Wednesday, June 12, 2019

mailbox rule - presumption of receipt requires adequate proof of mailing - regular place of mailing

Pinnacle Health v. UCBR – Cmwlth. Court – reported opinion – May 31, 2019

Employer held to have “proper cause” for failure to attend UC hearing, due to non-receipt of hearing notice.    No presumption of receipt of notice of hearing, since there was inadequate proof of mailing. 

The “presumption of receipt is ‘inapplicable’ in the absence of proof that the notice was mailed. ‘[U]ntil there is proof that a letter was mailed, there can be no presumption that it was received.’” Id. (quoting Leight v. UCBR, 410 A.2d 1307, 1309 (Pa. Cmwlth. 1980) (alteration in original)). Douglas v. UCBR, 151 A.3d 1188, 1192 (Pa. Cmwlth. 2016).

The fact that there was a rule requiring hearing notice to be mailed does not show that it was mailed.   “[T]he mere existence of a rule requiring an act to be performed by a public official is not sufficient to raise a presumption that the act was in fact performed, i.e., the mailing of the notice.” Blaset v. UCBR, 645 A.2d 447, 449 (Pa. Cmwlth. 1993).  Instead, “The presumption only comes into play when there is on record some other indication that the act in question had been performed such as a notation to that effect made by a local bureau official that the letter had been deposited in the mail.” Id.

That said, proof of actual mailing is not required unless there is a rule or regulation that specifies otherwise.  C.E. v. DPW, 97 A.3d 828, 833 (Pa. Cmwlth. 2014).  Rather, “when a letter has been written and signed in the usual course of business and placed in the regular place of mailing, evidence of the custom of the establishment as to the mailing of such letters is receivable as evidence that it was duly mailed.” Department of Transportation v. Brayman Construction Co.—Bracken Construction Co., 513 A.2d 562, 566 (Pa. Cmwlth. 1986) (quoting Christie v. Open Pantry Marts, 352 A.2d 165, 166-67 (Pa. Super. 1975)). “It is well settled that the presumption in the mailbox rule is not nullified by testimony denying receipt of the item mailed.” Brayman Construction Co., 513 A.2d at 566.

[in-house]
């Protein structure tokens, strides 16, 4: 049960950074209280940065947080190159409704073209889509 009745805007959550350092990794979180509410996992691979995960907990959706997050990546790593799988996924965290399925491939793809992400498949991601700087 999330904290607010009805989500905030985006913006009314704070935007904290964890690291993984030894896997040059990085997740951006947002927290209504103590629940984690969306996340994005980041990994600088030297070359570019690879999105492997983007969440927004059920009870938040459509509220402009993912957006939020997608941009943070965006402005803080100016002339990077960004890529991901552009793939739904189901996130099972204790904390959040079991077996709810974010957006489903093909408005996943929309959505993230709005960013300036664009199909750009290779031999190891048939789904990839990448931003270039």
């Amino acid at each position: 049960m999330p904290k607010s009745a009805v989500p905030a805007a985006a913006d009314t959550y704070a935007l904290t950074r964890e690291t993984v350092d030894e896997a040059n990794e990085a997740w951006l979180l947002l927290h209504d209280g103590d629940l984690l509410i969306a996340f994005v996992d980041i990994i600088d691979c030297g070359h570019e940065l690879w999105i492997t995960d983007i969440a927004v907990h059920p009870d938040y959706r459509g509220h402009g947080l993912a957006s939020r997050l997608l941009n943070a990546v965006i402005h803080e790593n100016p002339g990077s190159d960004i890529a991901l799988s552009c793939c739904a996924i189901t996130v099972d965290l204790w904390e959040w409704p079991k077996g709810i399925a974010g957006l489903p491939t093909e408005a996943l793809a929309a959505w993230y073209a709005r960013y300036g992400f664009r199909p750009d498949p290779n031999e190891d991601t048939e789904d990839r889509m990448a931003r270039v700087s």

There was no proof of mailing in this case.   Clerk in referee office testified that she prepared the notice and put it in a basket on her desk, after which it was retrieved by a person from the mail room.  But there was no testimony about postage being affixed or how notices are actually mnailed.  The fact that the notice contained a “date of mailing” does not, without more, establish proof of mailing. See Douglas, 151 A.3d at 1193. 

Regular place of mailing –  Reading Blast, 645 A.2d at 449 (using “in the mail”), and Brayman, 513 A.2d at 566 (using “regular place of mailing” and “usual place of mail”), and  Douglas, 151 A.3d at 1191 (using “in the mail”) together, the Court here held that “the regular place of mailing is the place where the properly addressed letter, with postage affixed, enters the U.S. Mail, whether that be a mailbox, a post office, mail room, or other location where a mail carrier retrieves the mail. Accordingly, in order for the Board to utilize the presumption of regularity in order to invoke the presumption of receipt, it must present evidence regarding how properly addressed items, with proper postage affixed, customarily enter the mail or, alternatively, show “some other indication that the act in question had been performed” such as a notation in the record indicating that “the letter had been deposited in the mail.” Blast, 645 A.2d at 449.

There was not such evidence in this case.  The referee clerk “could not and did not address how and when the notices she prepares enter the mail or whether the notices receive the proper postage prior to their mailing, as she only places mail in a basket on her desk, which must then be picked up and further processed. Indeed, the clerk acknowledged that the basket on her desk was not the place where the notices customarily entered the U.S. Mail. Accordingly, the court remanded to the Board “for consideration of the evidence Employer submitted regarding the merits of Claimant’s appeal.”